Reviews and endorsements:
“A vital and timely book, The Butterfly Defect is the first to show why systemic risk threatens us all and how it can be managed. It is a must-read for anyone concerned about our rapidly integrating peoples and businesses, and the future of our hyperconnected world.” — Pascal Lamy, former director-general of the WTO
“The Butterfly Defect is remarkable. Never has globalization, in its dramatically increased interconnectedness, been looked at so completely and clearly. For policymakers in particular, the book’s analysis of the systemic fragility associated with globalized interconnectedness and the need for systemic resilience are of utmost interest.” — Jean-Claude Trichet, former president of the European Central Bank and current chairman and CEO of the Group of Thirty
“Globalization is the girl with the curl: when it is good, it is very, very good, but when it is bad it is awful. It generates a world at the same time both robust yet fragile – economically, financially, environmentally, and socially. The Butterfly Defect explains why this opportunity-cum-threat calls for a radical new approach to the setting of public policy–an approach which to be successful needs to be every bit as hyperconnected as the world it is operating in.” –Andy Haldane, Bank of England
“This fascinating and useful book provides interesting examples and connections across a range of fields and areas of study.” — Danny Quah, London School of Economics and Political Science
“This interdisciplinary and far-reaching book brings together diverse research to highlight the increase in systemic risk that accompanies the interconnectedness associated with globalization. No other book has summarized these issues for the general public, and The Butterfly Defect will benefit a broad audience.” –David Colander, Middlebury College
“Filled with striking examples, this ambitious book offers a new perspective on globalization – in particular, the need for policy responses that recognize the challenges presented by the globalization of many domains, from health to finance. The message about the need for coordination to overcome systemic problems will strike a chord with readers.” –Diane Coyle, author of The Soulful Science: What Economists Really Do and Why It Matters
In a Q&A for the Princeton University Press blog, Professor Goldin explains his motivations for writing The Butterfly Defect and why the book is an essential read for anyone concerned about the future of our planet.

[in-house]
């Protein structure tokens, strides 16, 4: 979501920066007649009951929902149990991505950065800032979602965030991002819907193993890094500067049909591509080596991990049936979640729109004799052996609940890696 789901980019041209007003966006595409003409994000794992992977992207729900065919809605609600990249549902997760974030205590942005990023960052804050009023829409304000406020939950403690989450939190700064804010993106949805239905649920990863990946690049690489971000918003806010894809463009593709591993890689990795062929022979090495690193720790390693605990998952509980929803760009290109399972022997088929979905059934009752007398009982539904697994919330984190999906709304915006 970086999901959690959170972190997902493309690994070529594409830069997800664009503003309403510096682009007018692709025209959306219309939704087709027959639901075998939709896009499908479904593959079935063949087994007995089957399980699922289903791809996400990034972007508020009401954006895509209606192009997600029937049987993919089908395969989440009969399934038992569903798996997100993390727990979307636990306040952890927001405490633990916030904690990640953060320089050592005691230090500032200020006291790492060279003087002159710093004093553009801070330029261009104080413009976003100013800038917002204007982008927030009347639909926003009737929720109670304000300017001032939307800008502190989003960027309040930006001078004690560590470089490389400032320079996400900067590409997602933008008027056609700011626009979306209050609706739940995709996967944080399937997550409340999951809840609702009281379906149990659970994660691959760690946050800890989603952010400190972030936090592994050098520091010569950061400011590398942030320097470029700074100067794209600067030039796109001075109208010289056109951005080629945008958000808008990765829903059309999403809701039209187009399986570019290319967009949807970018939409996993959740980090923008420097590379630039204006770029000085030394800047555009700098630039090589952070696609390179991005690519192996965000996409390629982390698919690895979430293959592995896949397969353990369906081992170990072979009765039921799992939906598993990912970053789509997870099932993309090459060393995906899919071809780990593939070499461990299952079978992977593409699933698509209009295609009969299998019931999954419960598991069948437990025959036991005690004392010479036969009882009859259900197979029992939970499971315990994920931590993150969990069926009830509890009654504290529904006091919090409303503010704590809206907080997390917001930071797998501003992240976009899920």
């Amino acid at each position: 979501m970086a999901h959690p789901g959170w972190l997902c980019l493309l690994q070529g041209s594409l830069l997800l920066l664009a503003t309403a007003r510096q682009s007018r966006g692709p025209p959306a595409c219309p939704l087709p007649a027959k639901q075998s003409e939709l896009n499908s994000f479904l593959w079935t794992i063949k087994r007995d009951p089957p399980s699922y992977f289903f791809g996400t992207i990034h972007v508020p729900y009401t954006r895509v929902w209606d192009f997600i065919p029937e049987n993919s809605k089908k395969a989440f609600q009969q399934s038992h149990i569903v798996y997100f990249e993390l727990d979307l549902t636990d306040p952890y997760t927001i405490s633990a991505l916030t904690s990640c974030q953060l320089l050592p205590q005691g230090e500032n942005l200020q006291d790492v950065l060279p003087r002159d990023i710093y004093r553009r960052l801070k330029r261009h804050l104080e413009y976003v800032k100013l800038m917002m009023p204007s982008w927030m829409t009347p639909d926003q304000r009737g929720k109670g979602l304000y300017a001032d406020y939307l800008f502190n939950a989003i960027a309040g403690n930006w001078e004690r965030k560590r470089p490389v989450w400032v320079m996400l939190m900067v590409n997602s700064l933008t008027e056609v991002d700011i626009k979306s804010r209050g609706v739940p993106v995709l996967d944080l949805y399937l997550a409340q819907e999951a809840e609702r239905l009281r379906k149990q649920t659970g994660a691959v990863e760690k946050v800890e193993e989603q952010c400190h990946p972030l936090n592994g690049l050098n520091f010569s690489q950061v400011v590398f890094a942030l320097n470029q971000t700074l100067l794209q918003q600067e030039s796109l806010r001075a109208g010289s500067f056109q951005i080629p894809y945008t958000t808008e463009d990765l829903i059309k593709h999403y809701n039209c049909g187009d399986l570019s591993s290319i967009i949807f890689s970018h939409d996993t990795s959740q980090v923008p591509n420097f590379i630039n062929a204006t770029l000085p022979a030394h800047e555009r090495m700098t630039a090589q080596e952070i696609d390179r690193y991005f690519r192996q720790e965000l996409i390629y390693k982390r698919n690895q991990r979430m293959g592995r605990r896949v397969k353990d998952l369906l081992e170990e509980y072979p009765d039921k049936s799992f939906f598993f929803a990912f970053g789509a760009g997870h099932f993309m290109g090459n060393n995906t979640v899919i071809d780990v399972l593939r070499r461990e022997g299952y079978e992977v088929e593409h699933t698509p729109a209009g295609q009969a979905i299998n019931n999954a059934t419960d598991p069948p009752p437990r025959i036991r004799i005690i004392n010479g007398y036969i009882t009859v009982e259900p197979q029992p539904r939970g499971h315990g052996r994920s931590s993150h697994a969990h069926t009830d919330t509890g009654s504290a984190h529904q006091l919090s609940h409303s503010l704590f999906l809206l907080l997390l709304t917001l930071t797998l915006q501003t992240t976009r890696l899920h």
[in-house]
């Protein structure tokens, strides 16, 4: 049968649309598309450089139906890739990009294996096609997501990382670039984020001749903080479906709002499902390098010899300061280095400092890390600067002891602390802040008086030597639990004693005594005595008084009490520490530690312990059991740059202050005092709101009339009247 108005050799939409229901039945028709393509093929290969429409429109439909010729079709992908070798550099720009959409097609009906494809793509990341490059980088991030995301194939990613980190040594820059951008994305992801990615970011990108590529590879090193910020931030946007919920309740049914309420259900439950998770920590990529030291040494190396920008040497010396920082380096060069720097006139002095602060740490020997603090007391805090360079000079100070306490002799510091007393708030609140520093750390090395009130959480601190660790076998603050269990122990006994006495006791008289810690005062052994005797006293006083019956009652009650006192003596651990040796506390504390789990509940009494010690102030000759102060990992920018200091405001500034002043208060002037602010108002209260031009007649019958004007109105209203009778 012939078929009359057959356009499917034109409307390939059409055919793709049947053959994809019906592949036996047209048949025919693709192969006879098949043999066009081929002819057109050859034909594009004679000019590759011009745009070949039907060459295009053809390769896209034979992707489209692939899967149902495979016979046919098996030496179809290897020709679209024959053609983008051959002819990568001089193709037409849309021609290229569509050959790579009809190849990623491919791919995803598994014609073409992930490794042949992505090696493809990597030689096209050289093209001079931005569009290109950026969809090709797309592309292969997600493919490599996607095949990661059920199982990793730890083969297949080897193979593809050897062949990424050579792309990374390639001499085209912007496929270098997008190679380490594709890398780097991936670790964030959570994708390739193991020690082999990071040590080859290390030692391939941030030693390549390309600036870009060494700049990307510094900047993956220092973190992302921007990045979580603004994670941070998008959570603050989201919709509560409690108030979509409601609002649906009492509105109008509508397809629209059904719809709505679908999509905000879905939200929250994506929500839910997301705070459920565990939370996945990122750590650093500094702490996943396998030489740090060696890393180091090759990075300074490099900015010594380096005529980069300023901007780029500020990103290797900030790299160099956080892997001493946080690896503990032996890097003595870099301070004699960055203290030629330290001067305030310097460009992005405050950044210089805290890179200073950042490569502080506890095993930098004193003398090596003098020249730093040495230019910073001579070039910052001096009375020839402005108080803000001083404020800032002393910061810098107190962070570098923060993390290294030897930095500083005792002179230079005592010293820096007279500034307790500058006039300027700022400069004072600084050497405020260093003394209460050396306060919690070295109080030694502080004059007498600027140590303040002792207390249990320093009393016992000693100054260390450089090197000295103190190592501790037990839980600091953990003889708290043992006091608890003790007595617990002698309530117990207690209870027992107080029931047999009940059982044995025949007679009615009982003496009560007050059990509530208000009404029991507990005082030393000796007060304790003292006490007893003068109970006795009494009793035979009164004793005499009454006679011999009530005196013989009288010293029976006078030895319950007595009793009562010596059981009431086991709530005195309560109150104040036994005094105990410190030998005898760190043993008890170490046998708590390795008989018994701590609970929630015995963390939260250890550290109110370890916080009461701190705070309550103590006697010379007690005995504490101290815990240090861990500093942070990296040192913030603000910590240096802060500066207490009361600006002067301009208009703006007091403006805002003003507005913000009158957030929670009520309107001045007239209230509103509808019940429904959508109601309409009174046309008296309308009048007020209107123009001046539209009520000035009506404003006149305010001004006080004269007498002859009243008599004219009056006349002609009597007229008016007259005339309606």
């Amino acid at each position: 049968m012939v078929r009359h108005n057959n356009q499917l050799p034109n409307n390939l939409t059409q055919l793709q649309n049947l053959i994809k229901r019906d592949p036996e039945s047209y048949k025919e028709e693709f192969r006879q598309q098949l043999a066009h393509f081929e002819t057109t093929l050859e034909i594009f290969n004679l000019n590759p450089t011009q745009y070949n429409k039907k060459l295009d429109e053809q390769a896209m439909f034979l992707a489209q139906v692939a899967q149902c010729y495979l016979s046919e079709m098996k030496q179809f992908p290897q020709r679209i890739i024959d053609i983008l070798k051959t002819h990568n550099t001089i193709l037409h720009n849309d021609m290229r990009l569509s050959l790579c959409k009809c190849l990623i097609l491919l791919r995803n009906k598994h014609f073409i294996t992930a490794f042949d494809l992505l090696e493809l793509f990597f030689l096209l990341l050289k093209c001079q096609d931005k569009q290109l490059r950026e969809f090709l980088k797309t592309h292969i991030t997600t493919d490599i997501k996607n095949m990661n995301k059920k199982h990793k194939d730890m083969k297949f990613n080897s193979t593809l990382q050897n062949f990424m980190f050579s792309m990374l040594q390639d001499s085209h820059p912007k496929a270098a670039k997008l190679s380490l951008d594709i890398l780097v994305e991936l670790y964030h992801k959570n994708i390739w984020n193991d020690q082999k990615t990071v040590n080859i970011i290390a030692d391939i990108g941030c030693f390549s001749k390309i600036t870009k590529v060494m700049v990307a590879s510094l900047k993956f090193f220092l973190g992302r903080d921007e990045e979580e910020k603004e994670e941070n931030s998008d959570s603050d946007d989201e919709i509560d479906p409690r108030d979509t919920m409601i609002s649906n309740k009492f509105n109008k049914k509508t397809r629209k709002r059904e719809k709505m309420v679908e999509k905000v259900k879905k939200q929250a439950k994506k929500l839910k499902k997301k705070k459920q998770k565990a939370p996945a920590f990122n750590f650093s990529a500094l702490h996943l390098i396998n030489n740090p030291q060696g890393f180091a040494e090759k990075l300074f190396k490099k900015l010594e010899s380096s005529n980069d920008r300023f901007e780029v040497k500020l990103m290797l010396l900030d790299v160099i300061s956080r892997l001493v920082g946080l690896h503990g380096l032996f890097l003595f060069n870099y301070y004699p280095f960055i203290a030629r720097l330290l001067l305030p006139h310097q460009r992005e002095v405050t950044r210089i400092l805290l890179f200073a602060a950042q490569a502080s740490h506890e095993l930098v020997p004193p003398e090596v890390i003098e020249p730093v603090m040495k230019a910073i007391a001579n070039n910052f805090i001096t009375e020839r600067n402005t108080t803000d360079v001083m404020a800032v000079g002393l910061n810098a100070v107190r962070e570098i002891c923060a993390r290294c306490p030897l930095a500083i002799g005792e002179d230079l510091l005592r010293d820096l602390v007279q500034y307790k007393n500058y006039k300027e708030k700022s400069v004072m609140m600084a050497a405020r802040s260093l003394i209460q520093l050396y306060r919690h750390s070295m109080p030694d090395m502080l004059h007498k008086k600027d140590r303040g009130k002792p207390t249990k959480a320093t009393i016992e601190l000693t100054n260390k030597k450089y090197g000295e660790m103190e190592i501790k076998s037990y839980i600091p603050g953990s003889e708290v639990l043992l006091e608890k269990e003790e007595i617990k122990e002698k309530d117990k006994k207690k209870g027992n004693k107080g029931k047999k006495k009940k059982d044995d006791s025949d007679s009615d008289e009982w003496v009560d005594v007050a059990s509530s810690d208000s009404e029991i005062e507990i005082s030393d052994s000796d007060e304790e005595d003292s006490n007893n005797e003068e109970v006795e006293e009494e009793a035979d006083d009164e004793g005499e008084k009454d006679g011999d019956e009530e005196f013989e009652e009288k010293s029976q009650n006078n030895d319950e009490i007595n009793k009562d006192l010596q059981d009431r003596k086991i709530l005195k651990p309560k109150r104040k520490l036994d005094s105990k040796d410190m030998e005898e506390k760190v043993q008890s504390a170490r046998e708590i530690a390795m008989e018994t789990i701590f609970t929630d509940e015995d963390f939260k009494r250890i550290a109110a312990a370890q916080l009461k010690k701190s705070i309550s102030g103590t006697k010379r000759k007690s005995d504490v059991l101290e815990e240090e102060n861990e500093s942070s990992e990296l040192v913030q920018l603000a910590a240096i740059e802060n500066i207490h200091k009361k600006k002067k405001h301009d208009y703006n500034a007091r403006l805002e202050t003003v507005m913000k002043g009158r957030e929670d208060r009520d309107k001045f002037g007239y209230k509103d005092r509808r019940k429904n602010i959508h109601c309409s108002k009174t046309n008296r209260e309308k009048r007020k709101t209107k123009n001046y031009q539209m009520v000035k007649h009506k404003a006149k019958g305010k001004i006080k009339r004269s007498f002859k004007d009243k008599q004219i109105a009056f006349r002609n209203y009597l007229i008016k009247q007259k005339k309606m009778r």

Why did you write The Butterfly Defect?
I wrote The Butterfly Defect, together with Mike Mariathasan, as I believe that globalisation, by which I mean the growing openness and integration of societies, is a force for immense good. But, it also causes great harm. Unless we are able to mitigate the negative factors and harvest the positive elements more effectively, it will lead to growing instability and disastrous outcomes.
This is the last of my series of four books on globalisation. The previous three identified the factors that could lead to better management and policies (Globalization for Development: Meeting New Challenges;Exceptional People: How migration shaped our world and will define our future; and Divided Nations: Why global governance is failing, and what we can do about it. The Butterfly Defect focuses on the systemic risks being generated by globalisation. These threaten to unravel the progress made to date and lead to the rejection of integration and globalisation. Rising protectionism, zenophobia, nationalism and other symptoms of the desire to reduce interdependence are manifestations of the concerns that citizens and politicians have that globalisation is not working and that the risks associated with integration outweigh the benefits. The book identifies ways to manage and mitigate the risks.
What was the most interesting thing you learned from writing this book?